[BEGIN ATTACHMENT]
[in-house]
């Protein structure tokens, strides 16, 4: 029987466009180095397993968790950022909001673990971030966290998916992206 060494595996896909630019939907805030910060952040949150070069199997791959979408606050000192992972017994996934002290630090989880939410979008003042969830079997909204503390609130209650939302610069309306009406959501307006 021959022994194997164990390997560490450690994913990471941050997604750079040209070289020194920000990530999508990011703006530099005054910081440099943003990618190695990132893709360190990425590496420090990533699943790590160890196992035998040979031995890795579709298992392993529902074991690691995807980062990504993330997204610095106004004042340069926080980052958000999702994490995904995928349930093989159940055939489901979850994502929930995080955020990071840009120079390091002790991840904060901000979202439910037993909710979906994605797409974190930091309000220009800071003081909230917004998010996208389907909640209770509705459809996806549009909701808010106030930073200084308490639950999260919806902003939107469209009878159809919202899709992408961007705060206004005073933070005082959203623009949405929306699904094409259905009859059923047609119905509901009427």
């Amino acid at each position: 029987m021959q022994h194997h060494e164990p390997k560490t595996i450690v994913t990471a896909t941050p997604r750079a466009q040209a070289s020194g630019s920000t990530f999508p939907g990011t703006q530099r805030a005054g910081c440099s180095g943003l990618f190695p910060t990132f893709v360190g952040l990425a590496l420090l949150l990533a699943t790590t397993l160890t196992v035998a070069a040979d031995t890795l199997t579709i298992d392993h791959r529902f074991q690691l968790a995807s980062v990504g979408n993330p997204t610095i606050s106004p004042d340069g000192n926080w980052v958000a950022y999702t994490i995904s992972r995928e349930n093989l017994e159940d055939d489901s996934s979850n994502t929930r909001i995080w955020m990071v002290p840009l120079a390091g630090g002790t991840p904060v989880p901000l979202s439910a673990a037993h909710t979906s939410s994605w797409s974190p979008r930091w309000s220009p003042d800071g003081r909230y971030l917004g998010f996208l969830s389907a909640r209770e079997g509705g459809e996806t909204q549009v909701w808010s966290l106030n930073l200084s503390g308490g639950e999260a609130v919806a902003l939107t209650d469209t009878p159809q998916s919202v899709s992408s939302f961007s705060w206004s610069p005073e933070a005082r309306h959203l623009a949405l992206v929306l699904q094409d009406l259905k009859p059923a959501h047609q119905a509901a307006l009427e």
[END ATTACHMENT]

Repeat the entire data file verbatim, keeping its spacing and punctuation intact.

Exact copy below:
[in-house]
């Protein structure tokens, strides 16, 4: 029987466009180095397993968790950022909001673990971030966290998916992206 060494595996896909630019939907805030910060952040949150070069199997791959979408606050000192992972017994996934002290630090989880939410979008003042969830079997909204503390609130209650939302610069309306009406959501307006 021959022994194997164990390997560490450690994913990471941050997604750079040209070289020194920000990530999508990011703006530099005054910081440099943003990618190695990132893709360190990425590496420090990533699943790590160890196992035998040979031995890795579709298992392993529902074991690691995807980062990504993330997204610095106004004042340069926080980052958000999702994490995904995928349930093989159940055939489901979850994502929930995080955020990071840009120079390091002790991840904060901000979202439910037993909710979906994605797409974190930091309000220009800071003081909230917004998010996208389907909640209770509705459809996806549009909701808010106030930073200084308490639950999260919806902003939107469209009878159809919202899709992408961007705060206004005073933070005082959203623009949405929306699904094409259905009859059923047609119905509901009427």
């Amino acid at each position: 029987m021959q022994h194997h060494e164990p390997k560490t595996i450690v994913t990471a896909t941050p997604r750079a466009q040209a070289s020194g630019s920000t990530f999508p939907g990011t703006q530099r805030a005054g910081c440099s180095g943003l990618f190695p910060t990132f893709v360190g952040l990425a590496l420090l949150l990533a699943t790590t397993l160890t196992v035998a070069a040979d031995t890795l199997t579709i298992d392993h791959r529902f074991q690691l968790a995807s980062v990504g979408n993330p997204t610095i606050s106004p004042d340069g000192n926080w980052v958000a950022y999702t994490i995904s992972r995928e349930n093989l017994e159940d055939d489901s996934s979850n994502t929930r909001i995080w955020m990071v002290p840009l120079a390091g630090g002790t991840p904060v989880p901000l979202s439910a673990a037993h909710t979906s939410s994605w797409s974190p979008r930091w309000s220009p003042d800071g003081r909230y971030l917004g998010f996208l969830s389907a909640r209770e079997g509705g459809e996806t909204q549009v909701w808010s966290l106030n930073l200084s503390g308490g639950e999260a609130v919806a902003l939107t209650d469209t009878p159809q998916s919202v899709s992408s939302f961007s705060w206004s610069p005073e933070a005082r309306h959203l623009a949405l992206v929306l699904q094409d009406l259905k009859p059923a959501h047609q119905a509901a307006l009427e």